The structural determinants involved in activation of TRPA1 by LAs are disparate from those involved in activation by menthol or those involved in activation of TRPV1 by LAs.
PMCID: PMC3179737  PMID: 21861907
4.  Isoflurane Inhibits the Tetrodotoxin-resistant Voltagegated Sodium Channel Nav1.8 
Anesthesiology  2009;111(3):591-599.
Voltage-gated sodium channels (Nav) mediate neuronal action potentials. Tetrodotoxin inhibits all Nav isoforms, but Nav1.8 and Nav1.9 are relatively tetrodotoxin-resistant (TTX-r) compared to other isoforms. Nav1.8 is highly expressed in dorsal root ganglion neurons and is functionally linked to nociception, but the sensitivity of TTX-r isoforms to inhaled anesthetics is unclear.
The sensitivities of heterologously expressed rat TTX-r Nav1.8 and endogenous tetrodotoxin-sensitive (TTX-s) Nav to the prototypic inhaled anesthetic isoflurane were tested in mammalian ND7/23 cells using patch-clamp electrophysiology.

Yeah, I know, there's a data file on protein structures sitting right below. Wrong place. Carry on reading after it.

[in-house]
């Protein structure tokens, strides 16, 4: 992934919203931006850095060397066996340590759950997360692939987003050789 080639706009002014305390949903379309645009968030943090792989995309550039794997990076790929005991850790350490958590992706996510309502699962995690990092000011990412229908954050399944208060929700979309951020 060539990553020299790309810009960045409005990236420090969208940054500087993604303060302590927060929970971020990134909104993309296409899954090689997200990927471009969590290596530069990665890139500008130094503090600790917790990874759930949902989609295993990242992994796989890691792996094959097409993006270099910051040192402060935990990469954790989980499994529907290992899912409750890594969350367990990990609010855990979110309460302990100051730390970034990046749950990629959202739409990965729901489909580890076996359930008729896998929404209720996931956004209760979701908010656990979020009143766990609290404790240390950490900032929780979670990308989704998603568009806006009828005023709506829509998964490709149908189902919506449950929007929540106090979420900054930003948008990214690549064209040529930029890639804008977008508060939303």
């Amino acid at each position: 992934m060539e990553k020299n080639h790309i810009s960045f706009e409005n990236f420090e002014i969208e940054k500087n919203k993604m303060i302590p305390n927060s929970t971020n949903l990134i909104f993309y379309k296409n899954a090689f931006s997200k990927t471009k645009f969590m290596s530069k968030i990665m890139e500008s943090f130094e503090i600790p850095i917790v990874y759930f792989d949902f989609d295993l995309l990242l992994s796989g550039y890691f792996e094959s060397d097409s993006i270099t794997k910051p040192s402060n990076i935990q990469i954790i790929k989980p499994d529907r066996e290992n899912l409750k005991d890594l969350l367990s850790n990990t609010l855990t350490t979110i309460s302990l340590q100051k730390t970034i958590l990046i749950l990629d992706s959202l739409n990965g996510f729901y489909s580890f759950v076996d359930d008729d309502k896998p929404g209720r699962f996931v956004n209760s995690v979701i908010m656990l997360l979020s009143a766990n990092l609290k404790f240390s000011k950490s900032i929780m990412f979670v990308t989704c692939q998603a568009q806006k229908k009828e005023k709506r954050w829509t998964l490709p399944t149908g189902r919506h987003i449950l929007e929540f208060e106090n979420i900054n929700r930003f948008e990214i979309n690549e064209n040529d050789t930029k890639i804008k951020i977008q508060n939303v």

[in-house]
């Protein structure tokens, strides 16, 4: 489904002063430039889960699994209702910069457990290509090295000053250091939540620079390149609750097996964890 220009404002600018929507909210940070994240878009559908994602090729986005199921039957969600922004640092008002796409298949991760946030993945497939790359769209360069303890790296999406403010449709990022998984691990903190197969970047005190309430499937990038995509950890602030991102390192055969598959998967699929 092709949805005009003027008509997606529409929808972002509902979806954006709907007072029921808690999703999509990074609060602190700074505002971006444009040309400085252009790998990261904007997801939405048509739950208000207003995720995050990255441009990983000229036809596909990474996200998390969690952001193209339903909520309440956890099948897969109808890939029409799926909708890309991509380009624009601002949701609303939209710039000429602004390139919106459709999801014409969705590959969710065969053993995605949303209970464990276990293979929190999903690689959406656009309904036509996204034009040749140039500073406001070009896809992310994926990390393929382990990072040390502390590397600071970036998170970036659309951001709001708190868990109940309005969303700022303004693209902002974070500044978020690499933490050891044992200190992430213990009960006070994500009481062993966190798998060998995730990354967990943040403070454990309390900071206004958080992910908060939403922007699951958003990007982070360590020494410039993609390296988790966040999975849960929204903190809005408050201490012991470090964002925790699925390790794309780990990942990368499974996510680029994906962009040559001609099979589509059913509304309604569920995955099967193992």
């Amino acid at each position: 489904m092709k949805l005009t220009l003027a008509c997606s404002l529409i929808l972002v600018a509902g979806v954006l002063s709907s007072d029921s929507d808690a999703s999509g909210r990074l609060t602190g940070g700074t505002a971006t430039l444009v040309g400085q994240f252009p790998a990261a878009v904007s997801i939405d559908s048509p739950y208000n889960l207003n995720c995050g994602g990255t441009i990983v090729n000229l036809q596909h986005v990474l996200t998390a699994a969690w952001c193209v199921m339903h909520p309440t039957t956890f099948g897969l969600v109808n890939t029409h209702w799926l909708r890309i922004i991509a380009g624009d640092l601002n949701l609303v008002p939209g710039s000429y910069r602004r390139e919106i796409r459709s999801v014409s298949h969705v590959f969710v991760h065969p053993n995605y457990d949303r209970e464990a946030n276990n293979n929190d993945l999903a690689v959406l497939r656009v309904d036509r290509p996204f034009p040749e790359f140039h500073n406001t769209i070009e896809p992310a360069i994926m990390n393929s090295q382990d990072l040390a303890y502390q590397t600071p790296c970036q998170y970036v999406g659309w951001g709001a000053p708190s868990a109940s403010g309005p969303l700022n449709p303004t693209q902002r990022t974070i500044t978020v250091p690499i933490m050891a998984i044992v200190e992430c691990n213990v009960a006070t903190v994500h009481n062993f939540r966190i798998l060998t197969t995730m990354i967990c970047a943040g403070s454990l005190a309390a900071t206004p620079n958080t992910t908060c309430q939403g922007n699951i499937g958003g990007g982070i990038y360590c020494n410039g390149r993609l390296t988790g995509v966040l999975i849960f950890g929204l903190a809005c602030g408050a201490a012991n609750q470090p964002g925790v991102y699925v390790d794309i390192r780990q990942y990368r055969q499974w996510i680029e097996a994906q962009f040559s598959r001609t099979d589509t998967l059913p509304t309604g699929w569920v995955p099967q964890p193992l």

From a holding potential of −70 mV, isoflurane (0.53±0.06 mM, ~1.8 MAC at 24°C) reduced normalized peak Na+ current (INa) of Nav1.8 to 0.55±0.03 and of endogenous TTX-s Nav to 0.56±0.06. Isoflurane minimally inhibited INa from a holding potential of −140 mV. Isoflurane did not affect voltage-dependence of activation, but significantly shifted voltage-dependence of steady-state inactivation by −6 mV for Nav1.8 and by −7 mV for TTX-s Nav. IC50 values for inhibition of peak INa were 0.67±0.06 mM for Nav1.8 and 0.66±0.09 mM for TTX-s Nav; significant inhibition occurred at clinically relevant concentrations as low as 0.58 MAC. Isoflurane produced use-dependent block of Nav1.8; at a stimulation frequency of 10 Hz, 0.56±0.08 mM isoflurane reduced INa to 0.64±0.01 vs. 0.78±0.01 for control.